It's quite easy to dent the trunk and frunk lids from the inside by carelessly slamming them shut on protruding luggage, so carefully check the outside sheet metal on these lids for protruding dents.

2014-2016 Porsche Cayman 3rd Gen Common Problems

MA1 Flat-Six Engine Problems

The MA1 engines used in the 981 Caymans aren't quite old enough to show consistent patterns in terms of the problems encountered, especially because these cars tend to be weekend cars and don't accumulate miles at the same rate as daily drivers. Therefore, we might not know whether additional 2014-2016 Porsche Cayman 981 engine problems may crop up in the future. However, these engines are direct-injected, so the issue of carbon build-up on the back of the intake valves is likely to become a problem as they age. The mileage at which this problem rears its head can vary but is typically from around 60,000-100,000 miles in direct-injected gas engines. Given the inaccessibility of the Cayman's engine and cylinder heads, the walnut-shell blasting required to clean the intake valves may run into many hundreds of dollars. As in other modern high-compression direct-injected engines, oil dilution via fuel coming past the piston rings could become a problem, but only if the oil is not replaced frequently. Stick to the 5,000-mile intervals and all should be fine. To maintain the reliability of the high-pressure fuel system, always fill up with the highest octane non-ethanol gas available.

Mileage: Excessive carbon build-up on the backs of the intake valves usually doesn't become a problem before 60,000 miles.

Cost: Walnut-shell blasting the intake valves make cost more than $500 in labor.

How to spot: Carbon build-up is likely to manifest in uneven running, power loss, misfiring, poor economy, and the Check Engine warning light.

Transmission Problems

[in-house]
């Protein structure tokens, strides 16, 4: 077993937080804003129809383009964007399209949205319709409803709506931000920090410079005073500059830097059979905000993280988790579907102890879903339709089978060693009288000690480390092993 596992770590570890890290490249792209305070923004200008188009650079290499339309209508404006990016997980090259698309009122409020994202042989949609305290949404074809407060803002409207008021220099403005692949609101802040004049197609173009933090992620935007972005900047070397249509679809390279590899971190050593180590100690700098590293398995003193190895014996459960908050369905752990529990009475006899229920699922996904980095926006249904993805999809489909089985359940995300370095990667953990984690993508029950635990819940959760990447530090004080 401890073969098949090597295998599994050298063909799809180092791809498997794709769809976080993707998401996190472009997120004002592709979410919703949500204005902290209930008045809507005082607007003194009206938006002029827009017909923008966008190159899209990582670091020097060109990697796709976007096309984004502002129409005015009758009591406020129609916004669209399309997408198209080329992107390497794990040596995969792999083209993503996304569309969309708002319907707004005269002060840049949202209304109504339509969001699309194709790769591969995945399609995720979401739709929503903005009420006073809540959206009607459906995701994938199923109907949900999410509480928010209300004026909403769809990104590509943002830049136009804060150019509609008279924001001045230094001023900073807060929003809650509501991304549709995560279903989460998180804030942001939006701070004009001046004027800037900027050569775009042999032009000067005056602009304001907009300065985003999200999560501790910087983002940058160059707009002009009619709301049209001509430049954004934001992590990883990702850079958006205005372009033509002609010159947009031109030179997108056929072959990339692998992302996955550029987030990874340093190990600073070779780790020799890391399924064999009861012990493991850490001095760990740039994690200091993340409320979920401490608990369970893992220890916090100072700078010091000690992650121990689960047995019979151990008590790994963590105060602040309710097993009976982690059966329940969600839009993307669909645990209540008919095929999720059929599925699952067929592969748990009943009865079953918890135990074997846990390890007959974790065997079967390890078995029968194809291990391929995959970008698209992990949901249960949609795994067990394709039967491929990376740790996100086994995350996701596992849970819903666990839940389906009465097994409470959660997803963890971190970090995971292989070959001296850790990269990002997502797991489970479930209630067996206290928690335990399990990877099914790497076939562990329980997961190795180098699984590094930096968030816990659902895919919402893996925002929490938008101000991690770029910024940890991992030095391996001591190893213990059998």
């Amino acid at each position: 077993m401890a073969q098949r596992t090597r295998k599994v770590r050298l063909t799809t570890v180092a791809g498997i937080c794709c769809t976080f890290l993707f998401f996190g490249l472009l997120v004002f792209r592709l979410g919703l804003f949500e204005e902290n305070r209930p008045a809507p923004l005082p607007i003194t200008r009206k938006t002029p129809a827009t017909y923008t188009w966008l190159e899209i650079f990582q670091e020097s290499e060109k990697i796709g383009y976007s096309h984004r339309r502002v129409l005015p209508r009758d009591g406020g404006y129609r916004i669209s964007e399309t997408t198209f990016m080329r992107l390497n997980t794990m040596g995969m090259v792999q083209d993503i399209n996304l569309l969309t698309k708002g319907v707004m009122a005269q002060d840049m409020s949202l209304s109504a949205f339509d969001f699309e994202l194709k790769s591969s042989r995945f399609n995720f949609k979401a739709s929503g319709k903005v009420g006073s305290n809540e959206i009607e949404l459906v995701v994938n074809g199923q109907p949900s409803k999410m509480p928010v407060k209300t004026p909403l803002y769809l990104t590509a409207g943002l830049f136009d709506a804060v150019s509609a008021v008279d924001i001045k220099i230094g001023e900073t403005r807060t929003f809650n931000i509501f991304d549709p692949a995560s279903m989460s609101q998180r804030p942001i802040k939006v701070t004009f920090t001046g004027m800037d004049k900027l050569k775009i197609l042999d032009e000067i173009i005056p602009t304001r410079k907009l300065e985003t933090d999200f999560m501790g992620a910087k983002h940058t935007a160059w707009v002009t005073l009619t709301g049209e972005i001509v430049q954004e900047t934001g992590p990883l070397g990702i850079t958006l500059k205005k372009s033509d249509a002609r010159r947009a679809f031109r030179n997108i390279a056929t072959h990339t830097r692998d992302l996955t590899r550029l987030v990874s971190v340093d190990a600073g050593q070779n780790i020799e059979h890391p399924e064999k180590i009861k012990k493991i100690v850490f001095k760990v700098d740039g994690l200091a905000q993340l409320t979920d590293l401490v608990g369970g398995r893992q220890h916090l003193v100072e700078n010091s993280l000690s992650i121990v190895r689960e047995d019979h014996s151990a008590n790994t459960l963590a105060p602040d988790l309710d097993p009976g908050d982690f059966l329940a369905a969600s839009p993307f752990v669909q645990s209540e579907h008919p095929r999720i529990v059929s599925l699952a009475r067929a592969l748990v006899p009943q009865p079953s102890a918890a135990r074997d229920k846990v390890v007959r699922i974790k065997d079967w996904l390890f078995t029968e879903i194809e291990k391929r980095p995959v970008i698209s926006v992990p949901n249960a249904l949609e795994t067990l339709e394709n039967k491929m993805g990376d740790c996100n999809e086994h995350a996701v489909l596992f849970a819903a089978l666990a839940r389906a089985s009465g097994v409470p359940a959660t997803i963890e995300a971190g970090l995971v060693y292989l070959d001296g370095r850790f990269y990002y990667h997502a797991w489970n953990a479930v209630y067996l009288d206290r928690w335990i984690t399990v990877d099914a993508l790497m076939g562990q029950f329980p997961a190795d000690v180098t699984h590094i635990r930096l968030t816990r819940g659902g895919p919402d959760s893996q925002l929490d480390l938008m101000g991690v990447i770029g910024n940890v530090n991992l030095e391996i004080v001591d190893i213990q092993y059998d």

The transmissions are generally reliable and most problems are likely to stem from poor maintenance, abuse, and track use. On the manual transmission, make sure the clutch is taking smoothly without any slip, clunks, or play in the driveline. The PDK should be smooth and slip-free and if you replace both its transmission and clutch oil every 40,000-60,000 miles, it should remain reliable. A replacement PDK is reportedly in the region of $14,000-$15,000, so prevention is better than cure. A full service history at Porsche is essential.

Mileage: Transmission problems are more dependent on lax maintenance, track use, and abuse than mileage.

Cost: It depends on what goes wrong. A PDK replacement transmission can cost more than $14,000.

How to spot: Both manual and PDK clutches should take up drive smoothly without shunting, clunking, play, or slip detectable.

Less Common Problems And Problem-Free Areas

A complaint that often surfaces but is not related to an actual vehicle malfunction is dashboard glare in the windshield. This is not normally a problem unless the vehicle interior is in one of the light shades. The beige interior's dashtop in particular has come under fire for reflecting distractingly in the windshield, especially on a sunny day. It might be best to stick to a darker interior. It seems as if the HVAC system also needs periodic maintenance and some owners have reported that they need to replace the odd blower motor or condenser.